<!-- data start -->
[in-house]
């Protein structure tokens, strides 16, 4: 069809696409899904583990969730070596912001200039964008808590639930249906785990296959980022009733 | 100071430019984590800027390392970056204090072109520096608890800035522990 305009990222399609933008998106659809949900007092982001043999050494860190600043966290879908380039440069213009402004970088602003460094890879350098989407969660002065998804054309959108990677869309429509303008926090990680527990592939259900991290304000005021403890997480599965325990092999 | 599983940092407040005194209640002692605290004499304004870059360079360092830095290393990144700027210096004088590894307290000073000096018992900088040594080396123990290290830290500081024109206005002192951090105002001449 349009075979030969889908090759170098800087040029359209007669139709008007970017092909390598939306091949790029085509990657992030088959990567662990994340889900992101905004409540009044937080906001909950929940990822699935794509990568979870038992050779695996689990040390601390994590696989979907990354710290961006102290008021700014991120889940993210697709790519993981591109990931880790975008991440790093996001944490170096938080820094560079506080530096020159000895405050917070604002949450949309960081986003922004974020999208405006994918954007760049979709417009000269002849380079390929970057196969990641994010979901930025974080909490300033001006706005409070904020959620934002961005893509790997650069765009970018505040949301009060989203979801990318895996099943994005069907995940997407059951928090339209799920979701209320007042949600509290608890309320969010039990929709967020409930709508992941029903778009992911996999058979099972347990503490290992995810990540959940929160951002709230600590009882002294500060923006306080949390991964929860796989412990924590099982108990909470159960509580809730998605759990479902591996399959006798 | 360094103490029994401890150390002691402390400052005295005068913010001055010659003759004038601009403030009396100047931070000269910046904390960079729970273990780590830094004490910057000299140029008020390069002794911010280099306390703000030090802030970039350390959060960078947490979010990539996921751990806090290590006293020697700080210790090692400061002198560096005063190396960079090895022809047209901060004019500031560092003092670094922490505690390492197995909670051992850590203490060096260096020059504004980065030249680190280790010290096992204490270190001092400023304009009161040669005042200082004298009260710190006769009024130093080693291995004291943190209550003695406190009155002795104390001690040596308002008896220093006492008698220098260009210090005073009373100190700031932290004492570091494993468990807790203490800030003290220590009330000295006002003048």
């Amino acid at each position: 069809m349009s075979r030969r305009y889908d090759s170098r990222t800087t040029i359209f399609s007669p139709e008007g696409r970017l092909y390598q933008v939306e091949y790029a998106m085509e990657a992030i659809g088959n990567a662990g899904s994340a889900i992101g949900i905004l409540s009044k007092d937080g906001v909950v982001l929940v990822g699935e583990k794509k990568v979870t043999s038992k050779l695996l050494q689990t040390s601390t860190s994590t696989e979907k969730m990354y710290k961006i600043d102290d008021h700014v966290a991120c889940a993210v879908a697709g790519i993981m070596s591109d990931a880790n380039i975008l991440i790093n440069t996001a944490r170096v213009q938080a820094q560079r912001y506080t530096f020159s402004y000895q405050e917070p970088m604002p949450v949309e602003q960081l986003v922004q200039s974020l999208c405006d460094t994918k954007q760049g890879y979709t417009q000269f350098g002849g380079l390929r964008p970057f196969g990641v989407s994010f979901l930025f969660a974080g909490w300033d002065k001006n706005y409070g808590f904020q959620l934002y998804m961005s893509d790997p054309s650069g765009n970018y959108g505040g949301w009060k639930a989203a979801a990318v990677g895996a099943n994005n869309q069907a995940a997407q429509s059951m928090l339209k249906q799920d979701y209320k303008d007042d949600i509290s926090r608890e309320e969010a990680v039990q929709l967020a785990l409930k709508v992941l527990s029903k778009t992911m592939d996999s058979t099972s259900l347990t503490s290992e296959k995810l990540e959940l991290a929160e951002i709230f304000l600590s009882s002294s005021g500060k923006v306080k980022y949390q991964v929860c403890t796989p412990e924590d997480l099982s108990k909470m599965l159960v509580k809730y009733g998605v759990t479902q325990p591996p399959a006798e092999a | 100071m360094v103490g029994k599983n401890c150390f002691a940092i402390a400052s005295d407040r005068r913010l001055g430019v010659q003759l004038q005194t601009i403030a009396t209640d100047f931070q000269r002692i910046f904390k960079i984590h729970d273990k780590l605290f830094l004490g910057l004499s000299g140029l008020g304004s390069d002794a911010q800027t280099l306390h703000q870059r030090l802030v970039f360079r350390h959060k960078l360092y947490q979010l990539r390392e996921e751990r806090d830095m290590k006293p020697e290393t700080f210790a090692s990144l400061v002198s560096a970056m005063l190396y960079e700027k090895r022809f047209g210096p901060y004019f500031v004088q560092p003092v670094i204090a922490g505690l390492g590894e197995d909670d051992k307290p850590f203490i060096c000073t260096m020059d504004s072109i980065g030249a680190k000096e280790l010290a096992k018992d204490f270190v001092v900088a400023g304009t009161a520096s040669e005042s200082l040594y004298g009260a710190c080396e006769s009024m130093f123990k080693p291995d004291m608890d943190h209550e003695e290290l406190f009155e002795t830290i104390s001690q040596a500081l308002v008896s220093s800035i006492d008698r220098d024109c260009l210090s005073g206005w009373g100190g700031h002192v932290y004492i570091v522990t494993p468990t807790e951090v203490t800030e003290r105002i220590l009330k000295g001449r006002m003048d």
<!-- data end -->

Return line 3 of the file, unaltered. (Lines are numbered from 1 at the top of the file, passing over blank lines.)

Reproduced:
């Amino acid at each position: 069809m349009s075979r030969r305009y889908d090759s170098r990222t800087t040029i359209f399609s007669p139709e008007g696409r970017l092909y390598q933008v939306e091949y790029a998106m085509e990657a992030i659809g088959n990567a662990g899904s994340a889900i992101g949900i905004l409540s009044k007092d937080g906001v909950v982001l929940v990822g699935e583990k794509k990568v979870t043999s038992k050779l695996l050494q689990t040390s601390t860190s994590t696989e979907k969730m990354y710290k961006i600043d102290d008021h700014v966290a991120c889940a993210v879908a697709g790519i993981m070596s591109d990931a880790n380039i975008l991440i790093n440069t996001a944490r170096v213009q938080a820094q560079r912001y506080t530096f020159s402004y000895q405050e917070p970088m604002p949450v949309e602003q960081l986003v922004q200039s974020l999208c405006d460094t994918k954007q760049g890879y979709t417009q000269f350098g002849g380079l390929r964008p970057f196969g990641v989407s994010f979901l930025f969660a974080g909490w300033d002065k001006n706005y409070g808590f904020q959620l934002y998804m961005s893509d790997p054309s650069g765009n970018y959108g505040g949301w009060k639930a989203a979801a990318v990677g895996a099943n994005n869309q069907a995940a997407q429509s059951m928090l339209k249906q799920d979701y209320k303008d007042d949600i509290s926090r608890e309320e969010a990680v039990q929709l967020a785990l409930k709508v992941l527990s029903k778009t992911m592939d996999s058979t099972s259900l347990t503490s290992e296959k995810l990540e959940l991290a929160e951002i709230f304000l600590s009882s002294s005021g500060k923006v306080k980022y949390q991964v929860c403890t796989p412990e924590d997480l099982s108990k909470m599965l159960v509580k809730y009733g998605v759990t479902q325990p591996p399959a006798e092999a | 100071m360094v103490g029994k599983n401890c150390f002691a940092i402390a400052s005295d407040r005068r913010l001055g430019v010659q003759l004038q005194t601009i403030a009396t209640d100047f931070q000269r002692i910046f904390k960079i984590h729970d273990k780590l605290f830094l004490g910057l004499s000299g140029l008020g304004s390069d002794a911010q800027t280099l306390h703000q870059r030090l802030v970039f360079r350390h959060k960078l360092y947490q979010l990539r390392e996921e751990r806090d830095m290590k006293p020697e290393t700080f210790a090692s990144l400061v002198s560096a970056m005063l190396y960079e700027k090895r022809f047209g210096p901060y004019f500031v004088q560092p003092v670094i204090a922490g505690l390492g590894e197995d909670d051992k307290p850590f203490i060096c000073t260096m020059d504004s072109i980065g030249a680190k000096e280790l010290a096992k018992d204490f270190v001092v900088a400023g304009t009161a520096s040669e005042s200082l040594y004298g009260a710190c080396e006769s009024m130093f123990k080693p291995d004291m608890d943190h209550e003695e290290l406190f009155e002795t830290i104390s001690q040596a500081l308002v008896s220093s800035i006492d008698r220098d024109c260009l210090s005073g206005w009373g100190g700031h002192v932290y004492i570091v522990t494993p468990t807790e951090v203490t800030e003290r105002i220590l009330k000295g001449r006002m003048d």